“Being Human”: Edward Bond’s Theories of Drama

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Abstract

The playwright Edward Bond has recalled the impact of seeing photographs of Nazi atrocities at the end of World War Two: “It was the ground zero of the human soul.” He argues we need a different kind of drama, based in “a new interpretation of what it means to be human.” He has developed an extensive body of theoretical writings to set alongside his plays. Arguably, his own reflections on “what it means to be human” are based in his reaction to the Holocaust, and his attempt to confront “the totality of evil.”

Bond argues we are born “radically innocent.” There is a “pre-psychological” state of being. The neonate does not “read” ideology; it has to use its own imagination to make sense of the world. To enter society, however, the child must be corrupted; its imagination is “ideologized.” Bond claims that “radical innocence” can never wholly be lost. Through drama, we can escape “ideology” and recover our “autonomy.” It leads us to confront extreme situations, and to define for ourselves “what it means to be human.”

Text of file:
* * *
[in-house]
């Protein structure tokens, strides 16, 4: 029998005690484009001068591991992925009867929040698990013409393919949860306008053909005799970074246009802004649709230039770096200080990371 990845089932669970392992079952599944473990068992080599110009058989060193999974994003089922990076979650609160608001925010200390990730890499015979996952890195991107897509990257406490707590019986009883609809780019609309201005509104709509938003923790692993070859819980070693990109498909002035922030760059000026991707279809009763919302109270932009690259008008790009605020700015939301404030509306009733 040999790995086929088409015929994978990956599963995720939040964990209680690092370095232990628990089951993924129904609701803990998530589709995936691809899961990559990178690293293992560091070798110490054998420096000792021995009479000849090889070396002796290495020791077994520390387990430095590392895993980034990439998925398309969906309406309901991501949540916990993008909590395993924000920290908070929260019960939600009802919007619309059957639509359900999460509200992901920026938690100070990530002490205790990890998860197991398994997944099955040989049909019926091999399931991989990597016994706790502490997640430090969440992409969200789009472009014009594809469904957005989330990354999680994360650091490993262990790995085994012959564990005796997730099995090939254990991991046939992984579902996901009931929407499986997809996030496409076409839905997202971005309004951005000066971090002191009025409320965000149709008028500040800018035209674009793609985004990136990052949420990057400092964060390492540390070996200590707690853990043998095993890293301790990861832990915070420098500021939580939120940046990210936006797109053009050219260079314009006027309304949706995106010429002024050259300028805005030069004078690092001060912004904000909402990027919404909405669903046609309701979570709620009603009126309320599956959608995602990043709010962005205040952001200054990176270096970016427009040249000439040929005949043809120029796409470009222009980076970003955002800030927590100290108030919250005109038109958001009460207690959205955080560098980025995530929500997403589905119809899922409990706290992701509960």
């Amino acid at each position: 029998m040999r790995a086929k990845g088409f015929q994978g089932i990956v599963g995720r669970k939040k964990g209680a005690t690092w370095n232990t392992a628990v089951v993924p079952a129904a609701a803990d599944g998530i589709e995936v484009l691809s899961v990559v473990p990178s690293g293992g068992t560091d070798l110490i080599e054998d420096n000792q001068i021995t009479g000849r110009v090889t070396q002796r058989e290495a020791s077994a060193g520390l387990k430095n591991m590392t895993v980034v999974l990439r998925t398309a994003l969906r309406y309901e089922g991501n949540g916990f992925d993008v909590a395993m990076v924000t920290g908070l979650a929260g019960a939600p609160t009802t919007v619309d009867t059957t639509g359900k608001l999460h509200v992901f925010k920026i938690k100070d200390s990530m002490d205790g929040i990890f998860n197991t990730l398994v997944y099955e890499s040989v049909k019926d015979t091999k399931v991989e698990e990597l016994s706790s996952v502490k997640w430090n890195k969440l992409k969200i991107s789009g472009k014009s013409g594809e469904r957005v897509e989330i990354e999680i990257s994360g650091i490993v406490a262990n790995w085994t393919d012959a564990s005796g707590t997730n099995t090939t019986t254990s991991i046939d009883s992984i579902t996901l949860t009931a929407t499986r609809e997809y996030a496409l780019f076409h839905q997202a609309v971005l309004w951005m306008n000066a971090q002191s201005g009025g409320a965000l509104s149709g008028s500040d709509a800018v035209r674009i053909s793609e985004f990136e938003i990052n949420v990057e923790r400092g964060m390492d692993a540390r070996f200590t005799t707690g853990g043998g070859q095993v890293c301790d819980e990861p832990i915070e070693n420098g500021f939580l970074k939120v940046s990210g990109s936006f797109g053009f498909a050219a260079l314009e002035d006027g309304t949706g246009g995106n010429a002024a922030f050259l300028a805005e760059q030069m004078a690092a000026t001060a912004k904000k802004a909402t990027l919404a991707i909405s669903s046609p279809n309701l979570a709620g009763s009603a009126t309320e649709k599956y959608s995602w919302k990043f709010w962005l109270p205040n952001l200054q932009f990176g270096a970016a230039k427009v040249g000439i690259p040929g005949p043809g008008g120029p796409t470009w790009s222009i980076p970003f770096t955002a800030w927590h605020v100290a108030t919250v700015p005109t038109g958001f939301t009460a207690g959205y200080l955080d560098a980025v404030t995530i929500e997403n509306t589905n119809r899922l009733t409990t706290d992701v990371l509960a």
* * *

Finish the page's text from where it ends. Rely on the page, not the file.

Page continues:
The terms of Bond’s theory are Manichean (innocent-corrupt, autonomous-ideologized etc.). His arguments are based in the assumption that there is a fundamental “humanity” that exists prior to socialization. In fact, the process of socialization begins at birth. As an account of child development, “radical innocence” does not stand up to close scrutiny. Arguably, however, Bond’s work escapes the confines of his own theory. It can be read, not in terms of the “ideologized” vs. the “autonomous” mind, but rather, in terms of “conscious” and “unconscious.” In Coffee (2000), Bond takes character of Nold on a journey into the Dantean hell of his own unconscious. He does not recover his “innocence,” but, rather, he has to face the darkness of both history and the psyche.

Works cited

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